I often dreamt about the moment when I could proudly announce that I reached my weight goal. That I was now officially healthy and fit, feeling good and looking good. Finally able to wear those flirty sundresses and sleeveless shirts that I’ve long admired but never felt flattered me. It would be a proud moment. This is not that moment. Nor a proud moment. It is a time of frustration, disappointment and sadness for me because my get healthy journey is stalled. And it’s all my fault.
A few weeks ago I shared that I had regained some weight and shared my plan to get back on track. Even though I meant it at the time, it never happened. I have excuses, of course, but they all boil down to one, concrete fact: I didn’t do the work.
Because I didn’t feel like it.
And I was tired of being “good” with my food choices. Stressed. And I am emotional eater.
Mostly, though, I was still scared of what healthy means.
It felt like something I had to live up to and I didn’t know if I had it in me to do so. It made me anxious. Anxious about failing. Succeeding. Disappointing you, me and everyone.
Occasionally I felt excited and hopeful too. And proud. But mostly anxious. And scared.
Some of you probably don’t understand what’s scary about being healthy. In fact, you see being unhealthy as something to more deeply fear.
You are not wrong.
But I have been overweight for a long time. It’s become a comfort. One that I don’t necessarily want or like. But it’s become a part of my identity and a weapon I wield against really putting myself into the world. An excuse to stay on the sidelines of life.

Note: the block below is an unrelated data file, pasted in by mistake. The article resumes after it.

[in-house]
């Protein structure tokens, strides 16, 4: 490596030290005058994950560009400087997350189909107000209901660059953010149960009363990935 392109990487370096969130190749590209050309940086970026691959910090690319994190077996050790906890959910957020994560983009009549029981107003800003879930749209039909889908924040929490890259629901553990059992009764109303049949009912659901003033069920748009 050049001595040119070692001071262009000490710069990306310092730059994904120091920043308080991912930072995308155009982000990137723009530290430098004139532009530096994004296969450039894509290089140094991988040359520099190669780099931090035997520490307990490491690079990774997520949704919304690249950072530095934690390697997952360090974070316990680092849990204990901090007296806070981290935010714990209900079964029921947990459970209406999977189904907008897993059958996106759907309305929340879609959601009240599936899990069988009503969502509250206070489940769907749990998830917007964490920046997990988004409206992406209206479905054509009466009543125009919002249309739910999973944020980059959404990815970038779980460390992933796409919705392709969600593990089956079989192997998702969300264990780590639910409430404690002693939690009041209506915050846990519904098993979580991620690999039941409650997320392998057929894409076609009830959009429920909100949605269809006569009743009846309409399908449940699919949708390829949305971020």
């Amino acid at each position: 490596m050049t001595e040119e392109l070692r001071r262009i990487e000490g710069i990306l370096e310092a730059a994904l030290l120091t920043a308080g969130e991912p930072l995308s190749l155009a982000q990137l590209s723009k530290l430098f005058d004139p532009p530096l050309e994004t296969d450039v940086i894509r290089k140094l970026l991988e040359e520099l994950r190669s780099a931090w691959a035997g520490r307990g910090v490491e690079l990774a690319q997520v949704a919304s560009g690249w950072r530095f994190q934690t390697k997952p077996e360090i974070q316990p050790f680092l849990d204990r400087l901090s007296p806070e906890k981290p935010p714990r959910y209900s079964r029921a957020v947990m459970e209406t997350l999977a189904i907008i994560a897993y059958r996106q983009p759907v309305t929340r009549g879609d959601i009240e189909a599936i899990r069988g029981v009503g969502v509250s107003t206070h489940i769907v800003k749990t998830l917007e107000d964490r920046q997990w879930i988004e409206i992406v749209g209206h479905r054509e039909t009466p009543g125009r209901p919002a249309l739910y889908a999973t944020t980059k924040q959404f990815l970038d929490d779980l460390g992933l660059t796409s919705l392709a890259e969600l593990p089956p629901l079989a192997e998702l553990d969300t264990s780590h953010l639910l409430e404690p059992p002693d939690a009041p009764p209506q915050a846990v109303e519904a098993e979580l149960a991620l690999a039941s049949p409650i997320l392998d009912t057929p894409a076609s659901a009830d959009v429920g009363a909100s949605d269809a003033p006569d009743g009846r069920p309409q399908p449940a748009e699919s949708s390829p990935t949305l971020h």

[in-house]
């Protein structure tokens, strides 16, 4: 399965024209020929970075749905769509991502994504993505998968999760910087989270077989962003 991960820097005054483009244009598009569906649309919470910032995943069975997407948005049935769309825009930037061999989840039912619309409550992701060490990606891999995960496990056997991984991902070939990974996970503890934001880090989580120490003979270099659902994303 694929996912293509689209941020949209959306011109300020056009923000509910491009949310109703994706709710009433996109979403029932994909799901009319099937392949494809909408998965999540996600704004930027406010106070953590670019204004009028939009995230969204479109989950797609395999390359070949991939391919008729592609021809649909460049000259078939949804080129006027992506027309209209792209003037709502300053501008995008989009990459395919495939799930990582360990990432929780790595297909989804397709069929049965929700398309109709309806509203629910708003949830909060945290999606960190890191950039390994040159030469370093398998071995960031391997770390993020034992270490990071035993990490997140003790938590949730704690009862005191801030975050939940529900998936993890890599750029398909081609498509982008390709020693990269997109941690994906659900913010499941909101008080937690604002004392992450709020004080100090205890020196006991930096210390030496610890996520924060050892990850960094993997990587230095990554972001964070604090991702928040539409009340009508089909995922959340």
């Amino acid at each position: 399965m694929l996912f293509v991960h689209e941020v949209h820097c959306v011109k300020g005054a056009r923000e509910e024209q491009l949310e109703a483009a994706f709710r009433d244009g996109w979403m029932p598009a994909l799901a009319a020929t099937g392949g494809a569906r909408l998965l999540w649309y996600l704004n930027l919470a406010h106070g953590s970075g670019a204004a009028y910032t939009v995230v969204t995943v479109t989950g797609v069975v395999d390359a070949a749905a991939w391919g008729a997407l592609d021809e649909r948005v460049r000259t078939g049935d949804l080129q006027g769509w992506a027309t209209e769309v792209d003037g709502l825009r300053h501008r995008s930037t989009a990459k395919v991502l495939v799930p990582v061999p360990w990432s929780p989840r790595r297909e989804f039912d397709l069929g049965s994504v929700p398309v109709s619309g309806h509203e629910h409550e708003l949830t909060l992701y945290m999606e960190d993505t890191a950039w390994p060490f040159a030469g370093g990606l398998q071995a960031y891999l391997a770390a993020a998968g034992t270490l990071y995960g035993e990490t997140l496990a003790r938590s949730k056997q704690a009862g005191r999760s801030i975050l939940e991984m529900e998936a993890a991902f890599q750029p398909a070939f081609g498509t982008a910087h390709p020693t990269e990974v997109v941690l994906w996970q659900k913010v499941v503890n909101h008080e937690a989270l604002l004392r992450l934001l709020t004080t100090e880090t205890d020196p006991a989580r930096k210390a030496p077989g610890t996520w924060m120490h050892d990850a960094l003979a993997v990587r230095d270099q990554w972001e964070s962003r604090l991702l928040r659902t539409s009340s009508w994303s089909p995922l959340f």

I don’t have any sage advice or wisdom to share. No tips or real plan of action. Yet. Even though a part of me is chanting give up, give up, I won’t. Fear isn’t going to win the war. It may win a battle or two or five but I do believe love trumps fear and hate.
So I’m choosing to love myself while also being honest. Because honesty, even a hard truth like you haven’t been doing the work, is a loving act. It doesn’t mean I need to berate myself over my mistakes, but I must acknowledge my fear that I’m not worth it. I know it’s a lie. A lie that I use as an convenient excuse. But I am worth it and I’ll prove it to myself by doing my best to honor and respect my body’s needs. And forgiving myself when I slip and make a poor choice, while also dusting myself off and pushing forward.